Just after Israel entered its third lockdown in less than a year, dozens of new immigrants at a Jewish Agency absorption center in northern Israel were asked last week to relocate, setting off what one newcomer described as a “rush” to find alternative accommodations.
The request was made in order to create room at Kiryat Yam’s Sapir Absorption Center for a group of immigrants from Ethiopia, Haaretz has learned. However, the Agency did not explain that explicitly to the current residents, generating intense confusion and uncertainty. Many of them have only been in the country after making aliyah for a matter of months and are still far from fully integrating into mainstream Israeli life.
Last Thursday, “I and all the olim [new immigrants] from Latin America and Russia were informed that we have to leave this building as soon as possible,” one resident, a recent immigrant from Brazil who asked to remain anonymous, told Haaretz.
Although staff at the center stressed that the residents were under no obligation to leave – while also offering financial inducements to those who agreed to vacate the premises by the end of the month – the move set off a scramble among present and incoming residents to find new places to live in the middle of the coronavirus pandemic.
“There are families already in isolation in the hotels here in Israel that were entitled to come to this absorption center and they had to find different places to go in a rush due to this new institutional position,” the immigrant from Brazil told Haaretz.
Those who have chosen to leave are feeling “scared and pressured” while “running to find a place to go,” residents asserted.
The Jewish Agency would not initially explain to Haaretz the reason behind its decision to ask the group of several dozen new immigrants to leave the Sapir center, noting that the Agency “continually works to encourage olim to establish their independent lives in Israel and assists them in moving out from the absorption centers to their own housing. Those who prefer, can stay at the absorption center for the remainder of their time.”
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After repeated inquiries, however, the Agency explained that it was looking for accommodations in advance of the arrival of some 2,000 Ethiopian Jews, slated to take place in February. Encouraging the residents in Kiryat Yam to leave would, it said, “enable us to absorb additional immigrants, including those arriving from Ethiopia, as well as to support those immigrants who are ready to move on to live independently.”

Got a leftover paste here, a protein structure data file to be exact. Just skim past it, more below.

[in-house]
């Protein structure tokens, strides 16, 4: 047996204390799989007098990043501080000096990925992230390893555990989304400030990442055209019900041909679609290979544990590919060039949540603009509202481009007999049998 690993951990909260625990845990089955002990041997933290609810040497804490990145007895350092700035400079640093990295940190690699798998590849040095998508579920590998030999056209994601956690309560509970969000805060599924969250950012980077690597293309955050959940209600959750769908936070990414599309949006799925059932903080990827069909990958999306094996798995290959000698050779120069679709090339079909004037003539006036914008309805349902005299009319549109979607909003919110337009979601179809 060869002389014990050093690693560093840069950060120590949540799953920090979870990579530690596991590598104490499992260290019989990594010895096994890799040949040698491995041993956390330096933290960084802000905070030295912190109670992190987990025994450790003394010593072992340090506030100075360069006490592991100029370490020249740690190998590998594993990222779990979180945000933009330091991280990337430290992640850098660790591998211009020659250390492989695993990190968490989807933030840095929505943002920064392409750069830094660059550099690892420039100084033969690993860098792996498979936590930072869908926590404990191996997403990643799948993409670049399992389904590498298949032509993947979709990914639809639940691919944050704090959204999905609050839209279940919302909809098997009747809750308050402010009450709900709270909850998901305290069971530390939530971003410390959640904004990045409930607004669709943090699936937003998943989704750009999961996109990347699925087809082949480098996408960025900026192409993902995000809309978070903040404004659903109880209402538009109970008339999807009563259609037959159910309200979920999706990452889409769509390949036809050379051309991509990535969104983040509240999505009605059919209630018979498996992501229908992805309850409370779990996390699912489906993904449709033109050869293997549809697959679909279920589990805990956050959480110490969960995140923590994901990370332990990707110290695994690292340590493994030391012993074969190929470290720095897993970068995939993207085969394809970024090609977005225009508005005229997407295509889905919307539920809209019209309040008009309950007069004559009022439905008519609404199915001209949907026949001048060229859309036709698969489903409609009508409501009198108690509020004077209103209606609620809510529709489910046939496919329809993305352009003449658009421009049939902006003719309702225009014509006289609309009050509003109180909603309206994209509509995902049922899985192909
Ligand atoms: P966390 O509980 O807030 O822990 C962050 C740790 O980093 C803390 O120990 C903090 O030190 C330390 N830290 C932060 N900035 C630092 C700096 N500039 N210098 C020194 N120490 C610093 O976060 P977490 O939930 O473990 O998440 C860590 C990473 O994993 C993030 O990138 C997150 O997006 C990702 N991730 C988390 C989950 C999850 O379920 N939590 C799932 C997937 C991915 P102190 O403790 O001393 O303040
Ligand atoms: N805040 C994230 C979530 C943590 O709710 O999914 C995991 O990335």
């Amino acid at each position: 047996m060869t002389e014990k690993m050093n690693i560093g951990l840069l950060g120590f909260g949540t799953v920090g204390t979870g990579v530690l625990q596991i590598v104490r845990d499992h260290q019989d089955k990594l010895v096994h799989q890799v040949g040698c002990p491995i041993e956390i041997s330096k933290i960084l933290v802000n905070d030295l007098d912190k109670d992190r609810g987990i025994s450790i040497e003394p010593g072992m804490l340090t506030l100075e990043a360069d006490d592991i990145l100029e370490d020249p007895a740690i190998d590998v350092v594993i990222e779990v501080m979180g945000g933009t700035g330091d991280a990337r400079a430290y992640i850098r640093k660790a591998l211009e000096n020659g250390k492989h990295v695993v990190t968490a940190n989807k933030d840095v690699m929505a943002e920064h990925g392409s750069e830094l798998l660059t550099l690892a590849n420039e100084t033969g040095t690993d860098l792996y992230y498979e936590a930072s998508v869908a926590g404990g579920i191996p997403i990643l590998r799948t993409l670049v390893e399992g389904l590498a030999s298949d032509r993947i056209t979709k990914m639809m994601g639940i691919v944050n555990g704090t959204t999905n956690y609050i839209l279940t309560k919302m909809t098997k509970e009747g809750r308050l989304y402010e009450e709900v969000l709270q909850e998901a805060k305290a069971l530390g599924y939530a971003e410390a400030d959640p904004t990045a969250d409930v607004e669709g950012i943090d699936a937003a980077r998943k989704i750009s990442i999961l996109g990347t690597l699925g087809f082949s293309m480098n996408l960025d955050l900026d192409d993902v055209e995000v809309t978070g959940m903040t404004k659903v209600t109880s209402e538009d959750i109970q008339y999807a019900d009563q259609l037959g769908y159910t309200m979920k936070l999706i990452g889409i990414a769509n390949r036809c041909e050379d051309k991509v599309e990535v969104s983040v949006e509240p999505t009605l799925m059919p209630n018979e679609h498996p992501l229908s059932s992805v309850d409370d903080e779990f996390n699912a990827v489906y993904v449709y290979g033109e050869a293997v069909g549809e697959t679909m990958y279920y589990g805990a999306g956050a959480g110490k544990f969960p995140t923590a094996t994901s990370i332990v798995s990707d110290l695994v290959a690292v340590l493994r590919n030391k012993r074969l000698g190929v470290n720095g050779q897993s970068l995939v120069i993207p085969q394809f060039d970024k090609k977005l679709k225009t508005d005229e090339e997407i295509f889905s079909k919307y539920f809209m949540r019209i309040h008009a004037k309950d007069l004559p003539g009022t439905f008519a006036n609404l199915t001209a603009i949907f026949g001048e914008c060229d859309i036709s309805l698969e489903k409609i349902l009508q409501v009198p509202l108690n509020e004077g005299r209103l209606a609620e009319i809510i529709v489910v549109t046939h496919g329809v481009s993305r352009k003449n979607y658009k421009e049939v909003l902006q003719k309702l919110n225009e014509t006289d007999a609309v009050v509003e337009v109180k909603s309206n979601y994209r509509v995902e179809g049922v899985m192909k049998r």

Until recently, the Sapir facility catered almost exclusively to Ethiopian Jews, many of whom spend up to two years in such facilities, as opposed to olim from Europe or North America who are usually housed in them for about six months.
Meanwhile, it is not clear why the Agency had not fully explained the situation to the Sapir center immigrants, many of whom are deeply disturbed by the lack of clarity regarding their status. Those who decided to move out were told that they could either go to another absorption center, in Ashdod, south of Tel Aviv, or find an apartment, for which they would be provided two months’ rent. But finding and moving into a new apartment, which can be difficult for immigrants during the best of times, becomes exponentially more complicated during a pandemic and a countrywide lockdown with movement restrictions.
“At first I was scared. You can’t go to see apartments. We need more time to stay here because of the corona,” one woman explained.
The pressure to leave the absorption center has generated anxiety among many residents, who had their own theories of why they were being asked to leave. Some guessed that they were being asked to move out because of an incoming group of olim from Ethiopia, but there was no official confirmation of their suspicions.
One 46-year-old immigrant, who arrived in Israel from Rio de Janeiro in October, claimed that he was told that the Jewish Agency was looking to remodel the facility, while others put forward theories about a possible funding shortfalls.
“It was a surprise for everybody. We need to know what exactly the reason for this is. We want answers,” one of them said.
Upon being informed of the reason for the Agency request, one new immigrant responded angrily, telling Haaretz that the organization was probably engaging in obfuscation in order to avoid pushback from the residents.
“I totally understand the situation of vulnerability that affects our brothers from Ethiopia,” he said, but it seems that the Agency believes that this “was a reason that we would not accept because it makes it seem that there are olim who are more important than we are.”
In 2013, the government of Israel made a controversial decision to end its decades-long effort to bring Ethiopian Jews to Israel, even though thousands of would-be immigrants belonging to the Falashmura community – descendants of Ethiopian Jews who were forcibly converted to Christianity – remained un-repatriated at the time. Despite the resumption in 2015 of efforts to allow the community to immigrate to Israel, less than 2,300 of the approximately 9,000 Falashmura left in Ethiopia have been allowed to make aliyah.